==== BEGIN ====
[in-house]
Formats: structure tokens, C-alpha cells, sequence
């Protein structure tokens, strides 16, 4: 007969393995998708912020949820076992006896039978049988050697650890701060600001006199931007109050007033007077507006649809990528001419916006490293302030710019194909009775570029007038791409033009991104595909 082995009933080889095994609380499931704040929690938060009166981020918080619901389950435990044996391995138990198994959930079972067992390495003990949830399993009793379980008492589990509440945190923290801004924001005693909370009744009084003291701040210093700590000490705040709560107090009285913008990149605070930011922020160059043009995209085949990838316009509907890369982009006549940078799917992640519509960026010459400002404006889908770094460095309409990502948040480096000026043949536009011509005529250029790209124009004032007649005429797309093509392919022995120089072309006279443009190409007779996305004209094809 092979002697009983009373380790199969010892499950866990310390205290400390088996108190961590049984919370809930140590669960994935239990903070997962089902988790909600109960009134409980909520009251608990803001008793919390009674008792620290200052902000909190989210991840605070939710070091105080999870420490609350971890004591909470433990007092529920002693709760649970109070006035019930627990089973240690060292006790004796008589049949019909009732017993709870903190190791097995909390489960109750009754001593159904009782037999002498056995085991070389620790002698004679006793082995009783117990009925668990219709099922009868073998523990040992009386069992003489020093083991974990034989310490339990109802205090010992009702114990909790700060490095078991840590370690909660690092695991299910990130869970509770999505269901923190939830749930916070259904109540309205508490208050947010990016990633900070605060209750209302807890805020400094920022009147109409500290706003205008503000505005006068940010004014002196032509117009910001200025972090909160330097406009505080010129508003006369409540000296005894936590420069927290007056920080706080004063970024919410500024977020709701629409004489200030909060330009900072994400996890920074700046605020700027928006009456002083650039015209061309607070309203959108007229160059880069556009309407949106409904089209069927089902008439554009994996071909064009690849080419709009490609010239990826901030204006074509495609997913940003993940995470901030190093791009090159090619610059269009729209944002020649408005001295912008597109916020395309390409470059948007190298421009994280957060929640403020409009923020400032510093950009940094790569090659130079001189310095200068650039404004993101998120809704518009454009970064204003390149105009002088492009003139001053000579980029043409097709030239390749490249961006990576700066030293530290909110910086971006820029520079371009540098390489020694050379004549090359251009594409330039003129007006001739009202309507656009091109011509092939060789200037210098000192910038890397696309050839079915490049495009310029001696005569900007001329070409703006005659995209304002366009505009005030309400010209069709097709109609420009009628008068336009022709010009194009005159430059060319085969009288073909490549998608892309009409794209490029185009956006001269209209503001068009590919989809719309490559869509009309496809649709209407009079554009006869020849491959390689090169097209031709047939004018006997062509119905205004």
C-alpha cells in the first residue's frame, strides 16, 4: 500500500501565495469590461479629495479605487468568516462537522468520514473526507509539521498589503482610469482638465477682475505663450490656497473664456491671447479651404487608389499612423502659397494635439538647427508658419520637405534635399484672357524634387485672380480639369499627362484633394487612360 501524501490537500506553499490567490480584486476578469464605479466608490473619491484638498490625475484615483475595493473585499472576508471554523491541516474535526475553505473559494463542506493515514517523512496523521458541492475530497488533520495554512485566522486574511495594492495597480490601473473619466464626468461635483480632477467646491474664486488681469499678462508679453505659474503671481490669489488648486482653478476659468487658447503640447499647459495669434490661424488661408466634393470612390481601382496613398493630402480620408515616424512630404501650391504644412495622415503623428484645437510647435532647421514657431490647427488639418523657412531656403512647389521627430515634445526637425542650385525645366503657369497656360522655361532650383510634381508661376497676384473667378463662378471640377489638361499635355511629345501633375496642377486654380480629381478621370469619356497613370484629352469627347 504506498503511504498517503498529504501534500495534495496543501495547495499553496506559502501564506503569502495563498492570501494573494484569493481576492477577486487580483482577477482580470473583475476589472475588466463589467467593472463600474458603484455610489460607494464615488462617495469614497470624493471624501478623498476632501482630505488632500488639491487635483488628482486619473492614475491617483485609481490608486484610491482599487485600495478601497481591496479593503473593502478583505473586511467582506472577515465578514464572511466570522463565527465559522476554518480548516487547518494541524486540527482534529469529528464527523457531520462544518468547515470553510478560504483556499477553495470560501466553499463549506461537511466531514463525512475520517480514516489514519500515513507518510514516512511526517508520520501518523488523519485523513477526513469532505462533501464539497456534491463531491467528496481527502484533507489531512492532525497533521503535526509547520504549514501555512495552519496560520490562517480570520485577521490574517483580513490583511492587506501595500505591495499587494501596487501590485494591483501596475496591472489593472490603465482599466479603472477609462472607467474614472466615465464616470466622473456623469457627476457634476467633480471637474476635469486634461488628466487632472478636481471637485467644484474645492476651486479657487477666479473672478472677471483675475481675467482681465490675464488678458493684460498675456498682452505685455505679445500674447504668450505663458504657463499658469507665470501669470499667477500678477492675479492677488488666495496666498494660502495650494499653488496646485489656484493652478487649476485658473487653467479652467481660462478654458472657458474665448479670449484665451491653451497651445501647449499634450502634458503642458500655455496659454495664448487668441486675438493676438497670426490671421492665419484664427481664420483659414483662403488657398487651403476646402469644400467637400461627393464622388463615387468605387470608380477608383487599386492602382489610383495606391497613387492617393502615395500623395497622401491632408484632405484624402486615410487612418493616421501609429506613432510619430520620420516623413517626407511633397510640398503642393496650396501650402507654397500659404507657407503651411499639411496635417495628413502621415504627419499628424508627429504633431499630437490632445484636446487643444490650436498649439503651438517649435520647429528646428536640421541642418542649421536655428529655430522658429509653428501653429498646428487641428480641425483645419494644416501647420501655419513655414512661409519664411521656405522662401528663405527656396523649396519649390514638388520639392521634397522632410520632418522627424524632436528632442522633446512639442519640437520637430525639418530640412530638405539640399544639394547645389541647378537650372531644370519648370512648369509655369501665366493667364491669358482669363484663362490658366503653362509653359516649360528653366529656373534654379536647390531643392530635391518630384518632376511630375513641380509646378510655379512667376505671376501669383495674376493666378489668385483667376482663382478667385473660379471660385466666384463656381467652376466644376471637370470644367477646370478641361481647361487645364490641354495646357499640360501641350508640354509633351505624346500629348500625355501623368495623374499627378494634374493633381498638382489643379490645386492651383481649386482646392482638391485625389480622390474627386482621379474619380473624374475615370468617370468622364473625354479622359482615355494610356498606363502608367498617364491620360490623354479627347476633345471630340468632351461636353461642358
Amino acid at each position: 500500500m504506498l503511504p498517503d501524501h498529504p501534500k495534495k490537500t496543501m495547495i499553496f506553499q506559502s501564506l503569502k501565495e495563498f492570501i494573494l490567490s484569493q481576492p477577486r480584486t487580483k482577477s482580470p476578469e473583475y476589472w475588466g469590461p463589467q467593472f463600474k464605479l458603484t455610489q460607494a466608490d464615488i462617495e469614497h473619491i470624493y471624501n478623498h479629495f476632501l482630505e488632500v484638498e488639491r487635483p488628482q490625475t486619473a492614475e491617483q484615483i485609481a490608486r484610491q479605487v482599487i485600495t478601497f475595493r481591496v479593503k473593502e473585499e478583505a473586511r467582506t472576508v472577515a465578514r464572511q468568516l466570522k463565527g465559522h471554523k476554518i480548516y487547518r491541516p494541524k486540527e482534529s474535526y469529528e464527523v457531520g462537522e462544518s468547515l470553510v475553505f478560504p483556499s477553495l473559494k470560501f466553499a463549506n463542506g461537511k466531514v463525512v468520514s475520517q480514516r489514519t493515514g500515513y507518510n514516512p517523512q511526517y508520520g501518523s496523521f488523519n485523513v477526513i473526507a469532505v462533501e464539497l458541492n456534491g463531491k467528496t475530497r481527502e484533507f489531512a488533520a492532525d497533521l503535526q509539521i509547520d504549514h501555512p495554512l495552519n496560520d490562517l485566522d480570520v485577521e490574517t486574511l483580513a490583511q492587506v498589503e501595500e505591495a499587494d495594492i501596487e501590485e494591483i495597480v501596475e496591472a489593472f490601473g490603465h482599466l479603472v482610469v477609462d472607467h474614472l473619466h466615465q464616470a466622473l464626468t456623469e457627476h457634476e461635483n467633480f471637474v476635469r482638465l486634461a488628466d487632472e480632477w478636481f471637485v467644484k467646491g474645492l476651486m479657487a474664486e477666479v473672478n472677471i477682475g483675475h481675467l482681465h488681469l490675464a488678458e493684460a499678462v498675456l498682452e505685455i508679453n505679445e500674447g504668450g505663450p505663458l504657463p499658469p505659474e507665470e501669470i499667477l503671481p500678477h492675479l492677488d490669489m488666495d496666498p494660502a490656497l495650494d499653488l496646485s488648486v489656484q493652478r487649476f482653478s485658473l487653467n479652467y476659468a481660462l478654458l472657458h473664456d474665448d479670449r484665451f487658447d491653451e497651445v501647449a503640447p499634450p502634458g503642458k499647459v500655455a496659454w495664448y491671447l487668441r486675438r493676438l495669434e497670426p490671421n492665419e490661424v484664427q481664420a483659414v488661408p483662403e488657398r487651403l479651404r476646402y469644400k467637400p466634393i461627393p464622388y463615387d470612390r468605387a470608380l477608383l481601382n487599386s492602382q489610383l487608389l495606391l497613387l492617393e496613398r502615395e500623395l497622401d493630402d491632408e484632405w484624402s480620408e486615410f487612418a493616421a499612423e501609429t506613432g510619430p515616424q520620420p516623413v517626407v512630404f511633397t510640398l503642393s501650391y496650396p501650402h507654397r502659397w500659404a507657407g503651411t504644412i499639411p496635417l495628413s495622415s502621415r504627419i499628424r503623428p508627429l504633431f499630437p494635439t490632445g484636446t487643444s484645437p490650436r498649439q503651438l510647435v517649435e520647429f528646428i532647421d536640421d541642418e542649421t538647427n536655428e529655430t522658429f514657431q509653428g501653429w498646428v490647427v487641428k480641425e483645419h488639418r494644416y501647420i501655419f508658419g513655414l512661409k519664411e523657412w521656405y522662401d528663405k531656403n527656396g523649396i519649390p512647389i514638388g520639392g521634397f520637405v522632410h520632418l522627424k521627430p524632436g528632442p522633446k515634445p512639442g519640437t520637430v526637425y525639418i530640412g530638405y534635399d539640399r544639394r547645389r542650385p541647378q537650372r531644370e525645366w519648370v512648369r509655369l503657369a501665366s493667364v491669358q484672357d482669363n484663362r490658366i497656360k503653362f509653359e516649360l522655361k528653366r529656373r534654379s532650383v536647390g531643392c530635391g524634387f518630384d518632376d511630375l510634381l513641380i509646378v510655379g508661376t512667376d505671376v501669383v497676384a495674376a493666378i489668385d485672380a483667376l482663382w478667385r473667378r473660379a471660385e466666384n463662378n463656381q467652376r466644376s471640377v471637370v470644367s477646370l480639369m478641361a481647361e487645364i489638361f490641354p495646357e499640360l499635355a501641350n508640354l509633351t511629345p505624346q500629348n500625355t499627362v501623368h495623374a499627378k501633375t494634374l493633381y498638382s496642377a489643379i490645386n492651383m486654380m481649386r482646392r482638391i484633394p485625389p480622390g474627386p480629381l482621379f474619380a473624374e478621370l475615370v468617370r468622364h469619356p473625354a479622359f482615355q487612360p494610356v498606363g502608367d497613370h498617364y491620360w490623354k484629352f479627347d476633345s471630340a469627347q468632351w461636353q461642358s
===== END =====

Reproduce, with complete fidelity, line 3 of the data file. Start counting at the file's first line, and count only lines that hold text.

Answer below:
């Protein structure tokens, strides 16, 4: 007969393995998708912020949820076992006896039978049988050697650890701060600001006199931007109050007033007077507006649809990528001419916006490293302030710019194909009775570029007038791409033009991104595909 082995009933080889095994609380499931704040929690938060009166981020918080619901389950435990044996391995138990198994959930079972067992390495003990949830399993009793379980008492589990509440945190923290801004924001005693909370009744009084003291701040210093700590000490705040709560107090009285913008990149605070930011922020160059043009995209085949990838316009509907890369982009006549940078799917992640519509960026010459400002404006889908770094460095309409990502948040480096000026043949536009011509005529250029790209124009004032007649005429797309093509392919022995120089072309006279443009190409007779996305004209094809 092979002697009983009373380790199969010892499950866990310390205290400390088996108190961590049984919370809930140590669960994935239990903070997962089902988790909600109960009134409980909520009251608990803001008793919390009674008792620290200052902000909190989210991840605070939710070091105080999870420490609350971890004591909470433990007092529920002693709760649970109070006035019930627990089973240690060292006790004796008589049949019909009732017993709870903190190791097995909390489960109750009754001593159904009782037999002498056995085991070389620790002698004679006793082995009783117990009925668990219709099922009868073998523990040992009386069992003489020093083991974990034989310490339990109802205090010992009702114990909790700060490095078991840590370690909660690092695991299910990130869970509770999505269901923190939830749930916070259904109540309205508490208050947010990016990633900070605060209750209302807890805020400094920022009147109409500290706003205008503000505005006068940010004014002196032509117009910001200025972090909160330097406009505080010129508003006369409540000296005894936590420069927290007056920080706080004063970024919410500024977020709701629409004489200030909060330009900072994400996890920074700046605020700027928006009456002083650039015209061309607070309203959108007229160059880069556009309407949106409904089209069927089902008439554009994996071909064009690849080419709009490609010239990826901030204006074509495609997913940003993940995470901030190093791009090159090619610059269009729209944002020649408005001295912008597109916020395309390409470059948007190298421009994280957060929640403020409009923020400032510093950009940094790569090659130079001189310095200068650039404004993101998120809704518009454009970064204003390149105009002088492009003139001053000579980029043409097709030239390749490249961006990576700066030293530290909110910086971006820029520079371009540098390489020694050379004549090359251009594409330039003129007006001739009202309507656009091109011509092939060789200037210098000192910038890397696309050839079915490049495009310029001696005569900007001329070409703006005659995209304002366009505009005030309400010209069709097709109609420009009628008068336009022709010009194009005159430059060319085969009288073909490549998608892309009409794209490029185009956006001269209209503001068009590919989809719309490559869509009309496809649709209407009079554009006869020849491959390689090169097209031709047939004018006997062509119905205004």